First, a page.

Comparison of digital planimetry and ruler technique to measure ABSSSI lesion sizes in the ESTABLISH-1 study.
Surg Infect (Larchmt). 2014 Apr;15(2):105-10
Authors: Bien P, De Anda C, Prokocimer P
BACKGROUND: In August 2010, the U.S. Food and Drug Administration issued draft guidelines for developing antibiotics for treating acute bacterial skin and skin structure infections (ABSSSI), with the outcome measure of such treatment relying primarily on the cessation of spread or on the decrease in size of skin lesions at 48-72 h after the initiation of such treatment. In 2012, the Foundation for the National Institutes of Health proposed an interim outcome measure defined as a reduction in lesion size by ≥20% at a 48-72 h examination. These recent changes make it necessary to identify reliable methods for measuring the lesions in acute infections of the skin.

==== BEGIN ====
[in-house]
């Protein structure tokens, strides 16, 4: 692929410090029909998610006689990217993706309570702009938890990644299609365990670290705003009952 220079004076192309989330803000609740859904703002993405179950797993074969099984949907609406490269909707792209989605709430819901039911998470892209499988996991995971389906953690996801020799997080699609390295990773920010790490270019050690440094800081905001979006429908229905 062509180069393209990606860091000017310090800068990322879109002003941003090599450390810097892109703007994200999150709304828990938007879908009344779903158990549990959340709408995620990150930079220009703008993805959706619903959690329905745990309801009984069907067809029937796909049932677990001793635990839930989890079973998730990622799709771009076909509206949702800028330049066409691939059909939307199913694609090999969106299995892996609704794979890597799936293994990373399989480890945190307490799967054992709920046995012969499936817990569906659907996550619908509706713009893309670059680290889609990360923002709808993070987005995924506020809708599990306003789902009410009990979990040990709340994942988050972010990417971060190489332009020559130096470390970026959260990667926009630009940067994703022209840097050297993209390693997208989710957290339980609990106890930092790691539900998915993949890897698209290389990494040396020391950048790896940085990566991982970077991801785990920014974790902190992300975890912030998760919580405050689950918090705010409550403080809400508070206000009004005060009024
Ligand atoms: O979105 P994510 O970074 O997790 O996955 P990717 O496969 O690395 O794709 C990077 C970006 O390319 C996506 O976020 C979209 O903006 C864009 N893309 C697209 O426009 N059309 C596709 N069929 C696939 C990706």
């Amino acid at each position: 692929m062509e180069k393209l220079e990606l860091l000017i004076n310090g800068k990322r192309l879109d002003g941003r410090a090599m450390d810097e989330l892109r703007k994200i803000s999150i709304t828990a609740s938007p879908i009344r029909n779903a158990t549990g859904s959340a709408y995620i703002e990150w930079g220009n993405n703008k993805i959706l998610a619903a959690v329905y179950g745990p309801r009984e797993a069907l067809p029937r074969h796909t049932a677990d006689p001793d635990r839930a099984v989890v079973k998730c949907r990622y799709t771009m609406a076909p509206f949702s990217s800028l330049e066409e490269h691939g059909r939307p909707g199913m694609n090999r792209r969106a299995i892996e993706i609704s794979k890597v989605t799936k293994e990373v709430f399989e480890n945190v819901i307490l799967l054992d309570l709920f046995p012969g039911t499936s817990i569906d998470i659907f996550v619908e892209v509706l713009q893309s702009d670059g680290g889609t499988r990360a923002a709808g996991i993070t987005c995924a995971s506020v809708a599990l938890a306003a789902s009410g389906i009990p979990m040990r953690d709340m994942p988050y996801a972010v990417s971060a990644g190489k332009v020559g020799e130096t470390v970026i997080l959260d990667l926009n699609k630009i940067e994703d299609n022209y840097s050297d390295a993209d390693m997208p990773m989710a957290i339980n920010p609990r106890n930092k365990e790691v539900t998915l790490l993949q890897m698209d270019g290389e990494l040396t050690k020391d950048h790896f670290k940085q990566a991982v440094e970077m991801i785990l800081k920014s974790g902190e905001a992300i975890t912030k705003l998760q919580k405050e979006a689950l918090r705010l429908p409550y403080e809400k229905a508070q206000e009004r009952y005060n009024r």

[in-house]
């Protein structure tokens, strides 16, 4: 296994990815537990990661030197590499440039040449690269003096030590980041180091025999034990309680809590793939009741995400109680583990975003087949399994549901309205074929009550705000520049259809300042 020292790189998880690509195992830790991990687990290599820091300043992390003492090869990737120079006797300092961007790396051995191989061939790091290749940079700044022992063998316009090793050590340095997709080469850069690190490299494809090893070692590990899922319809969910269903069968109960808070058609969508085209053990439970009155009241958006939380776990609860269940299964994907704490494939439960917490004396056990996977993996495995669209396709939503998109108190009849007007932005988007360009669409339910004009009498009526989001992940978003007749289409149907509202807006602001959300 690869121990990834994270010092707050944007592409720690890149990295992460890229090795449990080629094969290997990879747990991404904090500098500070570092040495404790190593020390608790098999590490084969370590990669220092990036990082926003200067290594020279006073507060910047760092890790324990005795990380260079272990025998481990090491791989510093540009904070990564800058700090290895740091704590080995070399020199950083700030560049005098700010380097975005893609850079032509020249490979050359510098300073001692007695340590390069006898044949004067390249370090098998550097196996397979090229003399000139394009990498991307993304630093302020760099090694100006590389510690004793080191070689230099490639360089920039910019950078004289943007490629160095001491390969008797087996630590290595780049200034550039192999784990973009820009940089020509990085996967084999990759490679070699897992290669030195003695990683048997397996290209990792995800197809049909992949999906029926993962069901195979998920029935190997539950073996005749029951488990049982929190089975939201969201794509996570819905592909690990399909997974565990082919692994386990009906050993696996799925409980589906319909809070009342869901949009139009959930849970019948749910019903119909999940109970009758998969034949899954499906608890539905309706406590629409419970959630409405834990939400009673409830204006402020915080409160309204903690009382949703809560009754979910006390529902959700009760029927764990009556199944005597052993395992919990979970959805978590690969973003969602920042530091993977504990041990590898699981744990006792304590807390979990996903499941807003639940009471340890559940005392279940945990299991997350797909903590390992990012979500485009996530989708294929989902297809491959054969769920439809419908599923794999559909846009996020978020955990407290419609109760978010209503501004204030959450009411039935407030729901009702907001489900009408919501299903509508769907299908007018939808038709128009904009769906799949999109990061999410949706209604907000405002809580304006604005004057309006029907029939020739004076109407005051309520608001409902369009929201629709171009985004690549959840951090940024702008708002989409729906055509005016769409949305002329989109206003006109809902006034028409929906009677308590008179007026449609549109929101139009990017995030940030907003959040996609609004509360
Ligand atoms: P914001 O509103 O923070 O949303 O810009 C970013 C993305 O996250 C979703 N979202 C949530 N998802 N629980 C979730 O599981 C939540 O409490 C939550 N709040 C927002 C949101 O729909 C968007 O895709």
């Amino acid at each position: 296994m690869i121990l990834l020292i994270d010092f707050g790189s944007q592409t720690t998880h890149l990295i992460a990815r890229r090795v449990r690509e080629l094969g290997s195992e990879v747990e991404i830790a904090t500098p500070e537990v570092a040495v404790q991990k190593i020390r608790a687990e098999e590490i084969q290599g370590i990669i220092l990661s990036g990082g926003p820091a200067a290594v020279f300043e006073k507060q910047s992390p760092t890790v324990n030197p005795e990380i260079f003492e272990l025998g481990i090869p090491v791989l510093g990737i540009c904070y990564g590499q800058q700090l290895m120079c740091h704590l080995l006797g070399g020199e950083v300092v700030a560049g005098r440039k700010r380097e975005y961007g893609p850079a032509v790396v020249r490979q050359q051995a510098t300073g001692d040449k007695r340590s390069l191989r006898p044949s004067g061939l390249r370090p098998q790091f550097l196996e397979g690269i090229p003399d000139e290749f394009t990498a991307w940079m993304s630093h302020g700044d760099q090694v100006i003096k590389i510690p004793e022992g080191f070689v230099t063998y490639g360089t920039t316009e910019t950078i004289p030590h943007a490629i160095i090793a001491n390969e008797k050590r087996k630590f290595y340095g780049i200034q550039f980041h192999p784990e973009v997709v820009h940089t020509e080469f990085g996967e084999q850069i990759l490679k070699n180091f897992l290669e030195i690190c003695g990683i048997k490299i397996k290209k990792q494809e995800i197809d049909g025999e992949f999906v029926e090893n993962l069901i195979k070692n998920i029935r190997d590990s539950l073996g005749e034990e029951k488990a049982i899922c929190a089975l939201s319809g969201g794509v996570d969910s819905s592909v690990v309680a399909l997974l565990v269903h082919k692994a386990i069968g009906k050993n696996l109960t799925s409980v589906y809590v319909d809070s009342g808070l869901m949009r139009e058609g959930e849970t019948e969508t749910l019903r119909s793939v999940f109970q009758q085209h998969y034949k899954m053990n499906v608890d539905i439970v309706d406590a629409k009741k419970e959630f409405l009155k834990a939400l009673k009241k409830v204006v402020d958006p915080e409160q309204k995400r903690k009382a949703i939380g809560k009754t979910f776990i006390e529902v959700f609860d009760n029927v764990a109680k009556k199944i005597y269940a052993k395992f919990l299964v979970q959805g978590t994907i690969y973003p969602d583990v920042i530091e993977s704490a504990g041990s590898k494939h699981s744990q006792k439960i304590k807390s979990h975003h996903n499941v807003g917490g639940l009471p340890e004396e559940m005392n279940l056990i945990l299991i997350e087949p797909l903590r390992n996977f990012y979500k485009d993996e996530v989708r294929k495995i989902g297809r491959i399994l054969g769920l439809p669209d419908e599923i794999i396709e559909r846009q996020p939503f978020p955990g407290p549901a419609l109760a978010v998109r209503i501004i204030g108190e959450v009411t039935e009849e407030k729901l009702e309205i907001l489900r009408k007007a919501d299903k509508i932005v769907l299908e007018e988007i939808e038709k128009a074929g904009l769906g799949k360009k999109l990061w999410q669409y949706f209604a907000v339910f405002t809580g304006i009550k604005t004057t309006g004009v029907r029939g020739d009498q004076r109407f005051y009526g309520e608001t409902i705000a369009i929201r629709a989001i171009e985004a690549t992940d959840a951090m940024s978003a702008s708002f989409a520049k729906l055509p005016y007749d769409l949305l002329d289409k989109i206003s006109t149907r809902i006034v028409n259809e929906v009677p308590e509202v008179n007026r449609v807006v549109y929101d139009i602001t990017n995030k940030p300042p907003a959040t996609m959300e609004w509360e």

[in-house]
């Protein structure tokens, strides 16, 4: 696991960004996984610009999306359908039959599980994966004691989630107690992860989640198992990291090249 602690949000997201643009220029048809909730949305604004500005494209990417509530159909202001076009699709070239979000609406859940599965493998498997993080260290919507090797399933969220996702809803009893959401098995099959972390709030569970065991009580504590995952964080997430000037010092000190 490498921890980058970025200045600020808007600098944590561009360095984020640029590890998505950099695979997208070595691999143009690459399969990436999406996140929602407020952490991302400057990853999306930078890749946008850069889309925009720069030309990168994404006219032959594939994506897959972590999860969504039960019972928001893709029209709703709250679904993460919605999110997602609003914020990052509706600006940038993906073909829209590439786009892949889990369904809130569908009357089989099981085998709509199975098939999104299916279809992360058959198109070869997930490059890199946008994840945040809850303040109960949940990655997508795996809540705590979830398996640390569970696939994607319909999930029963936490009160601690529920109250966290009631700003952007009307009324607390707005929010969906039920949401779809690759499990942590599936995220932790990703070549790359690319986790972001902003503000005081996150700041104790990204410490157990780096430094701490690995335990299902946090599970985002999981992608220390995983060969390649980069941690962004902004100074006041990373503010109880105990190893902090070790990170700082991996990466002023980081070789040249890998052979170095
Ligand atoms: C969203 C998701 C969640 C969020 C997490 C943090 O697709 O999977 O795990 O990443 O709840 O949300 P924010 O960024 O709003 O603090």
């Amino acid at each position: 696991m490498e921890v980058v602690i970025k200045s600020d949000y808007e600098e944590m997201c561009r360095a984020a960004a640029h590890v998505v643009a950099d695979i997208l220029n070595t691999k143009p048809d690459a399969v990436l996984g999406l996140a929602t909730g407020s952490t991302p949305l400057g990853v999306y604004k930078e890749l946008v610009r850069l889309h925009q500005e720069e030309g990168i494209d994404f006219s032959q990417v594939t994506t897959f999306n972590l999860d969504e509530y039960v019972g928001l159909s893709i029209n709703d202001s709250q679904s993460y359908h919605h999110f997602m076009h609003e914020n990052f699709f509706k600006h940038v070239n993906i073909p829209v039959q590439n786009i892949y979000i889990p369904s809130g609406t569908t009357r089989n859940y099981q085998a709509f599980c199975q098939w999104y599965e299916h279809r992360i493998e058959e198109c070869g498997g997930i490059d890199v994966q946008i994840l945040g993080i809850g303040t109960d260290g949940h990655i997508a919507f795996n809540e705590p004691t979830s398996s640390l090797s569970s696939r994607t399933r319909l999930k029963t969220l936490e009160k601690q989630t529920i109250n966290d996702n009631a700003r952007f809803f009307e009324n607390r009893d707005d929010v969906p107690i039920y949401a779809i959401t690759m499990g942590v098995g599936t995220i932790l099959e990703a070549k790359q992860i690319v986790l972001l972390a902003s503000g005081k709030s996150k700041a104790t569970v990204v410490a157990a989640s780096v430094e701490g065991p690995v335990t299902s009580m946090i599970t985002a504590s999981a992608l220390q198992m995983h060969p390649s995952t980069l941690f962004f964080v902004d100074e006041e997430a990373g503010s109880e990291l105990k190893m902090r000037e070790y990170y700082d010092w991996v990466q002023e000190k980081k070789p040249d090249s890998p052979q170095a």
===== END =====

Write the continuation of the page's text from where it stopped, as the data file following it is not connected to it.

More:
METHODS: In the first study of the Efficacy and Safety of 6-day Oral Tedizolid in Acute Bacterial Skin and Skin Structure Infections vs. 10-day Oral Linezolid Therapy (ESTABLISH-1), the sizes of ABSSSI lesions were evaluated with the two methodologies of: (1) Digital planimetry (DP) of photographed lesions, and (2) a ruler technique (RT) with measurement of the longest head-to-toe length and greatest perpendicular width of lesions, to compare the respective response rates of lesions to the two antimicrobial regimens in the study.
RESULTS: The RT method and DP showed similar percentages of subjects in which treatment stopped the spread of ABSSSI lesions (93.2% vs. 94.2%, respectively) but showed less agreement for a reduction in lesion size, of ≥20% (87.7% vs. 62.0%, respectively) across all categories of lesions (cellulitis/erysipelas, major cutaneous abscess, and acute wound infection) at 48-72 h after the initiation of treatment.
CONCLUSION: The results of the ESTABLISH-1 study show that both the RT method and DP are consistent and reliable techniques for measuring the sizes of ABSSSI lesions. Ultimately, changes in lesion size, rather than the absolute value of lesion size, will be used to assess the outcomes of treatment for ABSSSI in clinical research.
PMID: 24450727 [PubMed - in process]